1 January 2005
with change 25 October 2006
All building entrances and POV areas should be accessible to accommodate
visitors and civilian employees.
Provide accessible parking spaces in accordance with ADAAG and UFAS.
Non-contaminated Site Issues
The site topographic survey should include
delineation and survey the limits of wetlands identified on the
site, if any. The first consideration is to avoid wetland areas and
to direct on-site drainage to storm water treatment or storage
ponds prior to discharge into wetlands. In addition to meeting
Federal regulations regarding wetlands, it is recommended that
designer coordinate with State and local agencies with water
resource/wetland jurisdiction. The RRC and COE District Office
should be consulted for points of contact with such agencies.
3-18.104.22.168 If the area of wetlands impacted is over the regulatory maximum, wetland
mitigation will be accomplished according to the standards of the local or state water
resources agency. The site size may not have sufficient area to accommodate wetland
mitigation. Off-site mitigation or purchase of wetland mitigation credits from established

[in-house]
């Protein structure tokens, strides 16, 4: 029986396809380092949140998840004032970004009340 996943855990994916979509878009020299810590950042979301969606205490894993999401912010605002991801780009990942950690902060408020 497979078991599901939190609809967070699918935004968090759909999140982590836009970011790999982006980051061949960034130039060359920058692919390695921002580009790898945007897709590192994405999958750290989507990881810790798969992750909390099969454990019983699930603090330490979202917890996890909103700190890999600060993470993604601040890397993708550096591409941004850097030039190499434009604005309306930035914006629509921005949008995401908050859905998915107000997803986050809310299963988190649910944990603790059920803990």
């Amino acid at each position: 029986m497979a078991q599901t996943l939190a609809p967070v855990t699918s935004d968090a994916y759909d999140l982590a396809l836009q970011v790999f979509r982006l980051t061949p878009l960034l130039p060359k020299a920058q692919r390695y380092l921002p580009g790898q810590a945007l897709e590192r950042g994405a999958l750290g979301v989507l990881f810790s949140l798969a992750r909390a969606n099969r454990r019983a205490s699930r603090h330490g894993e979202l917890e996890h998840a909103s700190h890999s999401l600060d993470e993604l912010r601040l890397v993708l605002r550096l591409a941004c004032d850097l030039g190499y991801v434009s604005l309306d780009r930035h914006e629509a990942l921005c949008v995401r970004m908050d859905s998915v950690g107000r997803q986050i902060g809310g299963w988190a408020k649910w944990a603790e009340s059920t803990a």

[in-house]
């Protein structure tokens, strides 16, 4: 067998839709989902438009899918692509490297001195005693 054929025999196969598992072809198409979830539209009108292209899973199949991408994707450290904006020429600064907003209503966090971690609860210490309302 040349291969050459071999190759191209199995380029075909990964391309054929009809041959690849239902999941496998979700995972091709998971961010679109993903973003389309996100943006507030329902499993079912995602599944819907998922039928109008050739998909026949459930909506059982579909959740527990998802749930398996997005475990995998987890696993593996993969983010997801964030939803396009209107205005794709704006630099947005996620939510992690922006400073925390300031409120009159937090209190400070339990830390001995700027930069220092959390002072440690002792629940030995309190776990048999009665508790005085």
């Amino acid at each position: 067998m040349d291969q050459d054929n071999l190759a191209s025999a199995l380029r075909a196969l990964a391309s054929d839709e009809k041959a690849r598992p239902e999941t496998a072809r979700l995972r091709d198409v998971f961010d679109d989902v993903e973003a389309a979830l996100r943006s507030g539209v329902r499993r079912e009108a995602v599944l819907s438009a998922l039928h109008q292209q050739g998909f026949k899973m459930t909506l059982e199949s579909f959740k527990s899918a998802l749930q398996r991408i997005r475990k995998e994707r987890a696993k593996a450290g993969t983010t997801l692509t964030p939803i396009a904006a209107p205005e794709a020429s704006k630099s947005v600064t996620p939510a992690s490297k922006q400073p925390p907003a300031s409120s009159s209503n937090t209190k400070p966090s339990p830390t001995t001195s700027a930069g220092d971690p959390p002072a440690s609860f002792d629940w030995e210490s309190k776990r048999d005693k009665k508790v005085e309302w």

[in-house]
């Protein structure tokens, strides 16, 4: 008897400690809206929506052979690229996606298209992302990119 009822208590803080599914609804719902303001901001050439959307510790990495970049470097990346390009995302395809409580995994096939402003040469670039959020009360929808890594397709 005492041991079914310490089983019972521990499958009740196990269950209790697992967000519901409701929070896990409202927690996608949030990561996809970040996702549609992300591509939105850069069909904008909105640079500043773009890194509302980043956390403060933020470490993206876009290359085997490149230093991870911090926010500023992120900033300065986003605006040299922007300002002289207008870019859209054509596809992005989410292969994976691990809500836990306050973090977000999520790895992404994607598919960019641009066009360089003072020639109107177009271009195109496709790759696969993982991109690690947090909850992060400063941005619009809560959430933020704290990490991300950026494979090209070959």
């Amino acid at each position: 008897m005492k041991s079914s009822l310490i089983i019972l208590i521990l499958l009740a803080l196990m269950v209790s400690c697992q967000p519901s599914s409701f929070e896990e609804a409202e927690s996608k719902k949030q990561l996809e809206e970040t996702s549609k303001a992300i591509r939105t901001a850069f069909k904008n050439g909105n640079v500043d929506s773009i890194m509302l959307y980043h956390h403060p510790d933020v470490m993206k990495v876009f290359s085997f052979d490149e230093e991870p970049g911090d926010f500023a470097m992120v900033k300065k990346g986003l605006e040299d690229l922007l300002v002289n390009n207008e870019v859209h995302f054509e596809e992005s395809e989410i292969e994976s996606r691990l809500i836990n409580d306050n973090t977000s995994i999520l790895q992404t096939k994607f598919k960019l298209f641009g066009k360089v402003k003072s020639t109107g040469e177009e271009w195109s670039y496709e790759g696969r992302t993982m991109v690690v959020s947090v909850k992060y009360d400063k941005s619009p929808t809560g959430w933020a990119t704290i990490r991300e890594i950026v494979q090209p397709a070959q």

wetland mitigation banks may be required, but should be avoided if possible due to
associated costs and complications of off-site work.
3-16.1.2 Noise and Air.
3-22.214.171.124 Any noise and air impacts identified from the Environmental Assessment
which require mitigation or permitting will be incorporated into the design. Typical
emissions from a site might include boilers and other equipment that emit heat, fumes
3-126.96.36.199 Typically, site locations are in areas which permit commercial or industrial
type uses with corresponding noise and air quality standards. The general layout of the
site should consider locating areas of concentrated vehicle operations and associated
noise away from neighboring properties for which noise may be an issue.
3-16.1.3 Traffic Safety
3-188.8.131.52 As outlined in Section 3-2, coordination with local roadway agencies and
implementation of DOT recommended roadway geometrics will accommodate a majority
of the site traffic safety needs. The roadway agency may dictate control devices such as